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I Right Email and Reports

I got two messages this week from professional women who told me what they right. It wasn’t that they were righting wrongs. They were writing email, reports, and proposals. They simply typed right when they meant write. And they did not catch their errors before the messages reached me.

At times we all type incorrect words–no for know, their for there, wait for weight. It happens because we type the words that go through our minds, and we may hear them in our minds rather than see them. I don’t intend this as a scientific explanation based on brain research. Rather, it is what happens to me. I may compose a sentence with passed yet type past because I didn’t have an image of the word I was typing. I didn’t think about it.

No matter how we make such errors, all of us can catch them before they reach our clients, customers, and others if we take time to proofread. A your that should be you’re screams at us if we just read the sentence it appears in. And we all know where their belongs–no excuses! We just need to take a moment to read what we have written.

Don’t right email and reports. Right the wrongs in them. Proofread!

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By Lynn Gaertner-Johnston

Lynn Gaertner-Johnston has helped thousands of employees and managers improve their business writing skills and confidence through her company, Syntax Training. In her corporate training career of more than 20 years, she has worked with executives, engineers, scientists, sales staff, and many other professionals, helping them get their messages across with clarity and tact.

A gifted teacher, Lynn has led writing classes at more than 100 companies and organizations such as MasterCard, Microsoft, Boeing, Nintendo, REI, AARP, Ledcor, and Kaiser Permanente. Near her home in Seattle, Washington, she has taught managerial communications in the MBA programs of the University of Washington and UW Bothell. She has created a communications course, Business Writing That Builds Relationships, and provides the curriculum at no cost to college instructors.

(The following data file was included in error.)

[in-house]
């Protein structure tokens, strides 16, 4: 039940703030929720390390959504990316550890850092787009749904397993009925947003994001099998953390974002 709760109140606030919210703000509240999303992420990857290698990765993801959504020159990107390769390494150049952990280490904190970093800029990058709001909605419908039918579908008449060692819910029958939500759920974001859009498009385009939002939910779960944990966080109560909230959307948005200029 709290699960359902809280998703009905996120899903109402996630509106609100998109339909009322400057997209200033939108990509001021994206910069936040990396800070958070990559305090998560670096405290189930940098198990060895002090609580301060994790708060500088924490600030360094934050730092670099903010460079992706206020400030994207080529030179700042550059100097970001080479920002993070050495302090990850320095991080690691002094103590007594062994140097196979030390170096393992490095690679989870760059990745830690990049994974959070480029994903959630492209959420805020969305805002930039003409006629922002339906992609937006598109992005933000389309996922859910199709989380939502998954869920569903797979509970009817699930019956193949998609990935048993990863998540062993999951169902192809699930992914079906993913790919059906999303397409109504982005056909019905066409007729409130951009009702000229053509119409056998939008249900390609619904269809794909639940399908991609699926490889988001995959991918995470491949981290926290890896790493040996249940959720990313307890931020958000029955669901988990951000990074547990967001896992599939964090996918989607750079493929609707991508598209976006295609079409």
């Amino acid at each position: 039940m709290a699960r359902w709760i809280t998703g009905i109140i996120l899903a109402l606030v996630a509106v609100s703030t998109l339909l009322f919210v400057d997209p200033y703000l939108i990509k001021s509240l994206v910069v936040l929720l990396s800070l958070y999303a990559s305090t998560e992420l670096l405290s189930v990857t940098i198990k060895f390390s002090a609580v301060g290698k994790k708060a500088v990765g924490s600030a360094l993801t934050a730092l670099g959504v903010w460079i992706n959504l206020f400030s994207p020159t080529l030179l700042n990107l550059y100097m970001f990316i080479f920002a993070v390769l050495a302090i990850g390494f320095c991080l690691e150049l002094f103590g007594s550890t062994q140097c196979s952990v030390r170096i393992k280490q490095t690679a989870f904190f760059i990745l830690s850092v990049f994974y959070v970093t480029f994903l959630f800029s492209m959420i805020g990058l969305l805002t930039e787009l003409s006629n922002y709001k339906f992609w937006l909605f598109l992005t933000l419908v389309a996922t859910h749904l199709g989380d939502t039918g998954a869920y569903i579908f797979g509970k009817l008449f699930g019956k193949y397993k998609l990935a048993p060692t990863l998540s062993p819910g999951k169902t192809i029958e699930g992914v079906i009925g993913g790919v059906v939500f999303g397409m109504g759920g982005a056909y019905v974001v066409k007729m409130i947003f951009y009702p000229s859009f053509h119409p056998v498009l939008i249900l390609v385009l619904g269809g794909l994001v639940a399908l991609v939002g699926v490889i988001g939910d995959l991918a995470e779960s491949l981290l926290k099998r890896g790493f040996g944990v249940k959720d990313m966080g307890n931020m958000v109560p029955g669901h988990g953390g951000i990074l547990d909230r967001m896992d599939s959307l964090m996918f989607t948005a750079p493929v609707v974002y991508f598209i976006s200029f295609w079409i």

A recognized expert in business writing etiquette, Lynn has been quoted in "The Wall Street Journal," "The Atlantic," "Vanity Fair," and other media.

Lynn sharpened her business writing skills at the University of Notre Dame, where she earned a master's degree in communication, and at Bradley University, with a bachelor's degree in English.

9 comments on “I Right Email and Reports”

  • I think this behavior annoys the 40+ age group the most. I am not sure the younger age groups even notice because they are so used to cell phone texting shorthand.

  • Hi, Lynn
    I totally agree with that ‘Proofread’ is a necessary step in business writing. Not only could it save readers’ time, but also it shows respect to them.

  • Hi lynn,
    I think it happens subconsciously even though we intend to do it.I have came across a couple of words which are often misspelt.
    I came across a letter written by an officer to a KERNEL regarding SUM issue.In a different case a letter written by a student to the PRINCIPLE asking for permission.
    As you have rightly pointed out proofreading should be a habit rather than a task because much of the younger generation including me are used to the social networking language which makes it tough when it comes writing anything official or important!

  • If u actually see even while talking about proofreading i dint proofread my comment properly and ended up with many grammatical mistakes!!

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